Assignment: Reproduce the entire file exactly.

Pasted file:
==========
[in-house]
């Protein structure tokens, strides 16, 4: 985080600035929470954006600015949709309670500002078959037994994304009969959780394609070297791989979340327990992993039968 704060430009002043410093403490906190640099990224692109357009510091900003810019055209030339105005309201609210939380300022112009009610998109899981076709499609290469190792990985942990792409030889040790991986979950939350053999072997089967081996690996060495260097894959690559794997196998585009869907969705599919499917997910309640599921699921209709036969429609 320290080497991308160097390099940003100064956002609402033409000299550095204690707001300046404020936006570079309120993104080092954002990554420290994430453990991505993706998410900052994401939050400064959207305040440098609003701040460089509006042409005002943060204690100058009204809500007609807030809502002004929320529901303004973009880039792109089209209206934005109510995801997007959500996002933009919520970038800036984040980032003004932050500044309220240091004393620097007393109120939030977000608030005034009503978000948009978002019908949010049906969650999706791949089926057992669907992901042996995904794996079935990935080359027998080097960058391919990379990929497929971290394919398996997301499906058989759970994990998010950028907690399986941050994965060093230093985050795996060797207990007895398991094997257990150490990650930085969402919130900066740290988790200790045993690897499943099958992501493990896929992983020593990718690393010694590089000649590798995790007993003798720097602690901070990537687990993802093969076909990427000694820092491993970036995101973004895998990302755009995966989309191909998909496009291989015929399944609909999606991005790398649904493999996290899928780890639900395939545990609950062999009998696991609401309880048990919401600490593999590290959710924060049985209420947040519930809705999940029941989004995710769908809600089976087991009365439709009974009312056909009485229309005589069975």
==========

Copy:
[in-house]
């Protein structure tokens, strides 16, 4: 985080600035929470954006600015949709309670500002078959037994994304009969959780394609070297791989979340327990992993039968 704060430009002043410093403490906190640099990224692109357009510091900003810019055209030339105005309201609210939380300022112009009610998109899981076709499609290469190792990985942990792409030889040790991986979950939350053999072997089967081996690996060495260097894959690559794997196998585009869907969705599919499917997910309640599921699921209709036969429609 320290080497991308160097390099940003100064956002609402033409000299550095204690707001300046404020936006570079309120993104080092954002990554420290994430453990991505993706998410900052994401939050400064959207305040440098609003701040460089509006042409005002943060204690100058009204809500007609807030809502002004929320529901303004973009880039792109089209209206934005109510995801997007959500996002933009919520970038800036984040980032003004932050500044309220240091004393620097007393109120939030977000608030005034009503978000948009978002019908949010049906969650999706791949089926057992669907992901042996995904794996079935990935080359027998080097960058391919990379990929497929971290394919398996997301499906058989759970994990998010950028907690399986941050994965060093230093985050795996060797207990007895398991094997257990150490990650930085969402919130900066740290988790200790045993690897499943099958992501493990896929992983020593990718690393010694590089000649590798995790007993003798720097602690901070990537687990993802093969076909990427000694820092491993970036995101973004895998990302755009995966989309191909998909496009291989015929399944609909999606991005790398649904493999996290899928780890639900395939545990609950062999009998696991609401309880048990919401600490593999590290959710924060049985209420947040519930809705999940029941989004995710769908809600089976087991009365439709009974009312056909009485229309005589069975």